Monday, August 18, 2008

Online privacy - Hermida

Back in January, I wondered aloud about whether our standards of online privacy were changing -- noting an emerging meme that even if I post something online, if it was not intended for your eyes, it should be private.

Alfred Hermida of the University of British Columbia has an excellent summary of the current state of affairs, "How social media blurs the line between public and private," that he presented at the annual AEJMC convention in Chicago a couple of weeks ago.

I highly recommend you read it. This is likely to be an increasing topic of discussion as our lives become more and more like "The Truman Show."

(I admit to being behind on writing a few things about AEJMC as well. Stay tuned. Syllabuses come first, however, as we get ready for semester start.)

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At 8/19/08, 5:03 PM, Blogger journalismguy said...

I kept thinking about my own blog, Doug, when I read Hermida's report.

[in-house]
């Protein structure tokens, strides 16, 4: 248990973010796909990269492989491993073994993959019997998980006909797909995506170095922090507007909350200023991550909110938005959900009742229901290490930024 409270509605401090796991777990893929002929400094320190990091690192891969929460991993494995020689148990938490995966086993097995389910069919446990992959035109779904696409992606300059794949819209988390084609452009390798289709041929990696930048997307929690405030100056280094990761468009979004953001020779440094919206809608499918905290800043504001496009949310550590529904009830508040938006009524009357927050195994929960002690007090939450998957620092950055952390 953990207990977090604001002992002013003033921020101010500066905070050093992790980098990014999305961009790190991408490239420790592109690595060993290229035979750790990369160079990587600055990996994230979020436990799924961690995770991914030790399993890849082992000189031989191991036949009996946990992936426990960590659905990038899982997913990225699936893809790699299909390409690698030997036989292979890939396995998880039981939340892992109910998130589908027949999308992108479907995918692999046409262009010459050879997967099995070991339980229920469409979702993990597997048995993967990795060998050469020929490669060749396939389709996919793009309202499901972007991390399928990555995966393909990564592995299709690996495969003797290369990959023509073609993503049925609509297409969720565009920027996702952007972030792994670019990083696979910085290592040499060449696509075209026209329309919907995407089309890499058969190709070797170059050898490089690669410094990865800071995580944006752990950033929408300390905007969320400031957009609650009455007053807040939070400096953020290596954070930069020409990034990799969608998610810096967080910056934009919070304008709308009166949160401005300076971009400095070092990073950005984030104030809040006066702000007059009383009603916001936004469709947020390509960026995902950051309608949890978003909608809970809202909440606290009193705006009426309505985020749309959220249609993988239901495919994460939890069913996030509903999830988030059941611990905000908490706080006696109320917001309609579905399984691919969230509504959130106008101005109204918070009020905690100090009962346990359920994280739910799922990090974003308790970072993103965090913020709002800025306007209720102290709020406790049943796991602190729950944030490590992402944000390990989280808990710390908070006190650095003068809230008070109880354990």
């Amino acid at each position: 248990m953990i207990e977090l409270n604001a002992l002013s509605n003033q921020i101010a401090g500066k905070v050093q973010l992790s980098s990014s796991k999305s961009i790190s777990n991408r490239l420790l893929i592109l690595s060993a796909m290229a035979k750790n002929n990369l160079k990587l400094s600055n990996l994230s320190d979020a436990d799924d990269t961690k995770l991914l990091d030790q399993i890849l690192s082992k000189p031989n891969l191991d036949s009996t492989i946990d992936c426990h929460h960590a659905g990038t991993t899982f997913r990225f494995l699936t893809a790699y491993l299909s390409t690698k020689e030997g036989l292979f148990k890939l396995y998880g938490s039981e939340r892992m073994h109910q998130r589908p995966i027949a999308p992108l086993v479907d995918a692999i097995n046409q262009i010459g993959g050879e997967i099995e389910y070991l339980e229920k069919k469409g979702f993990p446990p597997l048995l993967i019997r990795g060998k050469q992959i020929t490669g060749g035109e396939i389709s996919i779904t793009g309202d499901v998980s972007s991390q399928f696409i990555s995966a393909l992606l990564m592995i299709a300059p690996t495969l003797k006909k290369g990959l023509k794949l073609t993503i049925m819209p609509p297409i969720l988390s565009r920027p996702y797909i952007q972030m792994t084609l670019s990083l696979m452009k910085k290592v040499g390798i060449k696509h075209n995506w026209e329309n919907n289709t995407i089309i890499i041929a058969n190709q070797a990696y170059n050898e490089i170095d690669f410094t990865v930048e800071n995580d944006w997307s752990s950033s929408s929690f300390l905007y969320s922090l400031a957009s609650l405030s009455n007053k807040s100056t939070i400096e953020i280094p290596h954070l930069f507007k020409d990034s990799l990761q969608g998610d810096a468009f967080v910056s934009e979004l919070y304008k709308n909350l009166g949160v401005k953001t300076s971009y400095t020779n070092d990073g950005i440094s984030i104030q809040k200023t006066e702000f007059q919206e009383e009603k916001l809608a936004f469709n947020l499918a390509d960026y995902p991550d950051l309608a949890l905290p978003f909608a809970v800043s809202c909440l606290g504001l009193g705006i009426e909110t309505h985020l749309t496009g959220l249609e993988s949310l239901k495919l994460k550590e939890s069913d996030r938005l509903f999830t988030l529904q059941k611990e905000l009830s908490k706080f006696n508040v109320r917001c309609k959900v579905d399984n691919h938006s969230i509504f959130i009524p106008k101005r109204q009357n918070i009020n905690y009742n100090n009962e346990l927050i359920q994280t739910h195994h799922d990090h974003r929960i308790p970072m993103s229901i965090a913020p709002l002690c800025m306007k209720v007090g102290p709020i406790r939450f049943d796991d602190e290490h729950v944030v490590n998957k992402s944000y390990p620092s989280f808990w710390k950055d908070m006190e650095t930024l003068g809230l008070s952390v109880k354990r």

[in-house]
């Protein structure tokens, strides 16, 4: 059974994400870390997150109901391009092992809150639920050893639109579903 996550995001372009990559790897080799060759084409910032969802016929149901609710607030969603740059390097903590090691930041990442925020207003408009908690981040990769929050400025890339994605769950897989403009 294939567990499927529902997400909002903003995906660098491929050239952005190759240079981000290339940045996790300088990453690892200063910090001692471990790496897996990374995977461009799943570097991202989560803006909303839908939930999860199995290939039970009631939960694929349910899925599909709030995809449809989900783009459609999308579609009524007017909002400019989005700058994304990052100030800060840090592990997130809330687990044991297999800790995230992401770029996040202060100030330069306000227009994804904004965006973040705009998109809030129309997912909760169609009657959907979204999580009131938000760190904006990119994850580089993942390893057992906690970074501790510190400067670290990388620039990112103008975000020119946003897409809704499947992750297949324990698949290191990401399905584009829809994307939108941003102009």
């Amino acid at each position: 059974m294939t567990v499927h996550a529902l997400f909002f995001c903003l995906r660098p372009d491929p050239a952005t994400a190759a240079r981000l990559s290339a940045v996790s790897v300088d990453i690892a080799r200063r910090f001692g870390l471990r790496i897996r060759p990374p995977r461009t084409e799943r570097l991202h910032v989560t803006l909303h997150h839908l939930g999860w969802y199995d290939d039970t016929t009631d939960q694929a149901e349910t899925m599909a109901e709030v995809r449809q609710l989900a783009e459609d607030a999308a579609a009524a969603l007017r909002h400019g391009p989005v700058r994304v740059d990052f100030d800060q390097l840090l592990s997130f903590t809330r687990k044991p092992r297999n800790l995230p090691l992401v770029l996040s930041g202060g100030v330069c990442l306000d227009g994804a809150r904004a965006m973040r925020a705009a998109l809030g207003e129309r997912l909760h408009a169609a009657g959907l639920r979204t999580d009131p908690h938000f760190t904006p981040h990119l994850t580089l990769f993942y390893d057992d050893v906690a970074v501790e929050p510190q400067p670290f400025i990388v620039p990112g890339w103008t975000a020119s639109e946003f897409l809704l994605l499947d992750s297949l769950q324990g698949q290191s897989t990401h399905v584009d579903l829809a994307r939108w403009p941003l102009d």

Guess none of us bloggers is entitled to a reasonable expectation of privacy when it comes to what we write.

We need to remember that.

In that respect, I believe context is irrelevant. If we post to the Net, we ought to presume that a billion Chinese can read and copy our post or whatever.

Rightly or wrongly, that's our world today, Doug.

At 8/20/08, 5:01 PM, Blogger Doug Fisher said...

I basically agree with you -- it seems to be pretty disingenuous to put something out where millions can read it but then declare it off limits because you really didn't mean it to be public.

But I keep coming back to this because it is an emerging meme, and I suspect it is one we will have to deal with more and more.

Privacy law is annoyingly imprecise at best, and the legal system is about a decade behind dealing with many technological ramifications, so I don't think we've heard the last by any means.


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